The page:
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I’m Here To Compete

I’m Here To Compete

Sep 2015

Words Donovan van Gelder

Hi, my name is Donovan and I like to compete.

This unsubtle statement is completely intentional. I believe that Alcoholics Anonymous meetings start with this introduction and acknowledgement of an addiction. I may have it wrong, all I know about this I have learned from that window on the world, the television.

The reason I chose to begin with that was because I find, more and more, that competition is something that people are embarrassed to admit, almost like an addiction to a controlled substance.

My question is: Why is that? I read and hear how people are just out to enjoy the scenery or to appreciate nature or some other hippy ideal. Don’t misunderstand me, I enjoy a pretty route as much as the next person but I also enjoy a good battle with that person as well.

To suppress your competitive spirit is to deny human nature.

I believe that to suppress your competitive spirit is to deny human nature. We are, by nature, competitive. That is why we are at the top of the food chain despite our relatively frail little bodies in comparison to our adversities in this battle.

I see this trend in schools now as well. There are no winners, everyone gets a medal. That is all fine and I’d like to see more children doing sport but not acknowledging a winner and pretending there are no losers is making more of an issue out of losing in my opinion. I never won a thing at school. In fact, in one season of club soccer, my team never won one game. That didn’t mean I stopped trying and it clearly didn’t affect my self- esteem, I just tried harder. I think it is just laziness on the part of teachers and parents, that they don’t want to spend the time explaining that we can’t always win and that there is honour in competing full out.

I have learned a lot in my 28 years of competing and much of that came from getting my ass handed to me rather than when I did the handing out. I have been fortunate enough to win some races with relative ease at times but the ones that I remember most fondly, and recount in boring detail at braais, are the ones where the struggle lasted until the final few metres. Win or lose, those are the races that I can remember with absolute clarity.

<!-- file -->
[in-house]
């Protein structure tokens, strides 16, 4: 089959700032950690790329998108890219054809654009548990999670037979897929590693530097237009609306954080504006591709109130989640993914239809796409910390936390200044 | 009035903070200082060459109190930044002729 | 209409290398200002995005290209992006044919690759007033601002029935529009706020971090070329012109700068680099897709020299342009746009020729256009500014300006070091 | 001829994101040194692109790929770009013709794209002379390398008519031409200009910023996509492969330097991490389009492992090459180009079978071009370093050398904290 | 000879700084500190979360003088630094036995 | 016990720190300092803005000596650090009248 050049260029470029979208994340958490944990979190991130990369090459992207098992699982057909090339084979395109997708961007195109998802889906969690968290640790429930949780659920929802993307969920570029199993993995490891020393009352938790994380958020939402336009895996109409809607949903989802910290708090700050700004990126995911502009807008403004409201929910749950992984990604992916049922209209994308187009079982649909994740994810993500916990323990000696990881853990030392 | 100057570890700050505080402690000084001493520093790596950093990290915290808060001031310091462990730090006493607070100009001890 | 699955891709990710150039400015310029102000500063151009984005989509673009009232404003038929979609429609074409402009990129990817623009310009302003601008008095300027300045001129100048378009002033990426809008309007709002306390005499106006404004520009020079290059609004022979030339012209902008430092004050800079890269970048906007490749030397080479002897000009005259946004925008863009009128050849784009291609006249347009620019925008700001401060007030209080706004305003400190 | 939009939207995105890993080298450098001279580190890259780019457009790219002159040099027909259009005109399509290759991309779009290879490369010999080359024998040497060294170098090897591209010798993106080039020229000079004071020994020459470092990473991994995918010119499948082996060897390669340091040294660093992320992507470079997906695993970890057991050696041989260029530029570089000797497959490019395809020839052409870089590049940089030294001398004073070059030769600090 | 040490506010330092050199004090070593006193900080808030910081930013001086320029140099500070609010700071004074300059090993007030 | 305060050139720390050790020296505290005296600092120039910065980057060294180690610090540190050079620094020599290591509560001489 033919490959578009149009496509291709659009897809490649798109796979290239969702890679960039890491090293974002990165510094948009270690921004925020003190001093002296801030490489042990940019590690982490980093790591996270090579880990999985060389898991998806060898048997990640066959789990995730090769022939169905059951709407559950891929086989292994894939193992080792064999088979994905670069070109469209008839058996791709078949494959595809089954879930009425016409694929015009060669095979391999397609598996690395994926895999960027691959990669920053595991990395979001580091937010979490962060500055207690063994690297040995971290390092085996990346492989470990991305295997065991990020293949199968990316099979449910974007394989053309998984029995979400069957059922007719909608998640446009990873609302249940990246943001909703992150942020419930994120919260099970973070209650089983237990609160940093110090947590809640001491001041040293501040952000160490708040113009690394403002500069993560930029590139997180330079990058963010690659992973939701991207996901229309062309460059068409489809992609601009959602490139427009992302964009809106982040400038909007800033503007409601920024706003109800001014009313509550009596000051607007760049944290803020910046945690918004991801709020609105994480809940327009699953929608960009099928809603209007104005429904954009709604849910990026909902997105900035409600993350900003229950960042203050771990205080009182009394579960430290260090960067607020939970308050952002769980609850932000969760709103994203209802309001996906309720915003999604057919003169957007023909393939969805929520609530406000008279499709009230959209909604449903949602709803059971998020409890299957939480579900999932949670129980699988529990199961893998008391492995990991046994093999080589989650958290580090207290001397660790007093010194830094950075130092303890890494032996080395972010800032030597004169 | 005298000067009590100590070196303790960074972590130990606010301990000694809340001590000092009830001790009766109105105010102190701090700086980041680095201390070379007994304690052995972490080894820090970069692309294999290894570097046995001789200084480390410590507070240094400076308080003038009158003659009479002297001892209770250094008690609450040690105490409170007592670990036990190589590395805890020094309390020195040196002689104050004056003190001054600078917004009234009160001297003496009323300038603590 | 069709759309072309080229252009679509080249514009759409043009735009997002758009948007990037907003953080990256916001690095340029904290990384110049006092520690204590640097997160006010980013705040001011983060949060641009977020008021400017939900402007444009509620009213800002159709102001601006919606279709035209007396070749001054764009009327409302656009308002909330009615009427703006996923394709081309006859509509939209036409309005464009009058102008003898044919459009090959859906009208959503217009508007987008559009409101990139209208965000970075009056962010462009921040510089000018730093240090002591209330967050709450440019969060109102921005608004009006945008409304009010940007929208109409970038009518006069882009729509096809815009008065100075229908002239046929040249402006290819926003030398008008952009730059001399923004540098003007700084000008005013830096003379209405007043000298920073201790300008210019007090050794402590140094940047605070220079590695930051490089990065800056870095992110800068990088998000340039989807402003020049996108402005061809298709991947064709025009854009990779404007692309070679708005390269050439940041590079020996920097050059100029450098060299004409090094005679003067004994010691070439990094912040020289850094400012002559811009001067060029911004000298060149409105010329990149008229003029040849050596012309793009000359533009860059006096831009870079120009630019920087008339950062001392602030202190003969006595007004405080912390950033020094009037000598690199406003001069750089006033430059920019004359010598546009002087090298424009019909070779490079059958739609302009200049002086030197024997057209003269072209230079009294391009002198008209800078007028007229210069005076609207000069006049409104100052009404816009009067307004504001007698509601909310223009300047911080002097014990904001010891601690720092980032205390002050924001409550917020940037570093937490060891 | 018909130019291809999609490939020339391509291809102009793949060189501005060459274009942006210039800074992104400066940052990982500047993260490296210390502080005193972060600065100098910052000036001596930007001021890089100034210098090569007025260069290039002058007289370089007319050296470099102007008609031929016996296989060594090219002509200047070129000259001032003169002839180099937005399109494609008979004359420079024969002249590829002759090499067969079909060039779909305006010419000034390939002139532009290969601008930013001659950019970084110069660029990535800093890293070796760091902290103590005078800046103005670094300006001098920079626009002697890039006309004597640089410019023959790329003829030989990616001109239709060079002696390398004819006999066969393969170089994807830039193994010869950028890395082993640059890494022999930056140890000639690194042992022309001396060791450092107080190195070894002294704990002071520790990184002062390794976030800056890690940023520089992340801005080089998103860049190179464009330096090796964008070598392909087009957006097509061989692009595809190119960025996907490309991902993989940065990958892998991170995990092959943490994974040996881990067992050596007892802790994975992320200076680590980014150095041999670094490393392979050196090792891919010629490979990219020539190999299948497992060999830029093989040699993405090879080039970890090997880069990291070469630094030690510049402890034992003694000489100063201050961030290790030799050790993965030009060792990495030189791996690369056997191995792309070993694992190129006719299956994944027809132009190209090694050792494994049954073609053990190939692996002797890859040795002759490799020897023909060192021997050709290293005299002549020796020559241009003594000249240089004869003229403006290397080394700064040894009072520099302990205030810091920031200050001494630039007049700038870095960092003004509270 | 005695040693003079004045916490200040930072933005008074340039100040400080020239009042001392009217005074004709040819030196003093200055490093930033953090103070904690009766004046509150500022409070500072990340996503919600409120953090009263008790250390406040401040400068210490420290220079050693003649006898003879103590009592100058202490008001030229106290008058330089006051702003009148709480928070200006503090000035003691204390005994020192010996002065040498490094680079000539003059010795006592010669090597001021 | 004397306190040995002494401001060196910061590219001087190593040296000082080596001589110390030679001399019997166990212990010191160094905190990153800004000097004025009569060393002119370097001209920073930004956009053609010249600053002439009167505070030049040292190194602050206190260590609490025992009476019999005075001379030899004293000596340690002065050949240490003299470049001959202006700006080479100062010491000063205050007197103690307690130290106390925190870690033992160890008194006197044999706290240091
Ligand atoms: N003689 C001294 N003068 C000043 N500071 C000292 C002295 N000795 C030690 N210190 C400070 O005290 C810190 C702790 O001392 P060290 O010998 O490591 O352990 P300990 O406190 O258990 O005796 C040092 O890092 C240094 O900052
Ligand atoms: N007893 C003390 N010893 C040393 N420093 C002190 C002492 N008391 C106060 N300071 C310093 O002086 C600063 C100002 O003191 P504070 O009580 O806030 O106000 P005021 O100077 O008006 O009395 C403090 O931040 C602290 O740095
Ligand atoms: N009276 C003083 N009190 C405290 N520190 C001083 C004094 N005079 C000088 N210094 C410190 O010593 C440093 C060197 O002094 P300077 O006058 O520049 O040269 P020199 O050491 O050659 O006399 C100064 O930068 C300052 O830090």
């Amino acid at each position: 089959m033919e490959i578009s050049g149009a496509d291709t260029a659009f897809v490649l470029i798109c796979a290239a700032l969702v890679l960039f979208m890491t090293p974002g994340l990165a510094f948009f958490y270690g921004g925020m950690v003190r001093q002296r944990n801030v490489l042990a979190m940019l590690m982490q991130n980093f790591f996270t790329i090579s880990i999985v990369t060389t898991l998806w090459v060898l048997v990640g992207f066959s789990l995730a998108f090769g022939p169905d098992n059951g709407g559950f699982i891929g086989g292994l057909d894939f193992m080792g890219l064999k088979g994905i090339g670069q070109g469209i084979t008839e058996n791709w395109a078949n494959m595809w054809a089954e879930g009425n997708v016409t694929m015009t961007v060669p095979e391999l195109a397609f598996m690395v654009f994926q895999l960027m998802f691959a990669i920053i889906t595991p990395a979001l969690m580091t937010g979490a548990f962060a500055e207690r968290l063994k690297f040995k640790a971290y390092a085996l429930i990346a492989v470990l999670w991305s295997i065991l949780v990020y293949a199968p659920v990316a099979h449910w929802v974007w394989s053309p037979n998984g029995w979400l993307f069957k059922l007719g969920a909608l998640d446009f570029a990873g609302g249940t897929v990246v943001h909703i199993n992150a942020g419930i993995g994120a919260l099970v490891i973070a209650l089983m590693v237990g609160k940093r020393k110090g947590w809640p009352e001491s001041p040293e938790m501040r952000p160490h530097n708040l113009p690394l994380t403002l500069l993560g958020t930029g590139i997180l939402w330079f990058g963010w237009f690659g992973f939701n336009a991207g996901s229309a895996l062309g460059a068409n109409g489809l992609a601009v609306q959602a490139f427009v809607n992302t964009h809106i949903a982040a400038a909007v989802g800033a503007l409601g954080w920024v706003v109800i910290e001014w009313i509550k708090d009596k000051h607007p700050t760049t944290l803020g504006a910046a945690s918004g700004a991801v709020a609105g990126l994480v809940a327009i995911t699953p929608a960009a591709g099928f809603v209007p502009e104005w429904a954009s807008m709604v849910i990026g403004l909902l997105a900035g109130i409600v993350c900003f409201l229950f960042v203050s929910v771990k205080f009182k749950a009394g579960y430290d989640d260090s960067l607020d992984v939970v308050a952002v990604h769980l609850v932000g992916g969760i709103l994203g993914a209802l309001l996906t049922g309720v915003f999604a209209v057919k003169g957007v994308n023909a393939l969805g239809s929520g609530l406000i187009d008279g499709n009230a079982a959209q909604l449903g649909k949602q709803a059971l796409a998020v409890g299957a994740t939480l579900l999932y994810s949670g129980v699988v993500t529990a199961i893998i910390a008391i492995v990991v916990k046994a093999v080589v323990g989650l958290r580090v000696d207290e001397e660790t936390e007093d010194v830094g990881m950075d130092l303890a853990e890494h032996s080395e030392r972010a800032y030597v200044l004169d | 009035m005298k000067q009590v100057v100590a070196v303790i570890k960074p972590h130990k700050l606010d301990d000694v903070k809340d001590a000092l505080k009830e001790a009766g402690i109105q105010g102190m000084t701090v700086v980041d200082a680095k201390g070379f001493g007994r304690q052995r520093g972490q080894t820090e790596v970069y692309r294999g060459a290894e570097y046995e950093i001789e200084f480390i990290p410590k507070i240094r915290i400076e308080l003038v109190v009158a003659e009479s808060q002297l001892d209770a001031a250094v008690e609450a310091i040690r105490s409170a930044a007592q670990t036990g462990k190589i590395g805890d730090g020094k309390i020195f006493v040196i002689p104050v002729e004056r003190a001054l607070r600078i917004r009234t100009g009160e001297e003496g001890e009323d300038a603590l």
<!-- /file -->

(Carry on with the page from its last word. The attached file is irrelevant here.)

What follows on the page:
Now genetics, available training time and, something I’m personally coming to terms with slowly… age, all play a role in who and what we can compete with. I am not saying everyone should be out there trying to win. Pick your battles and be realistic but set your personal targets high and don’t be ashamed to have a go. There is no embarrassment in getting beaten but I’ll mock the hell out of you if I see you not trying.

Race your age-group, your mates or your previous best time. I don’t care. I am just tired of hearing “I’m just here to enjoy myself and the time or position means nothing.”

So know this, if you and I line up at the start line of an event in the future, I’m there to have fun and fun for me is racing you. So be prepared because I don’t care if you’re there to look at the scenery, If we pin on a number, strap on a timing chip and pay an entry fee, we’re there to compete as far as I’m concerned.

Source: Go Multi

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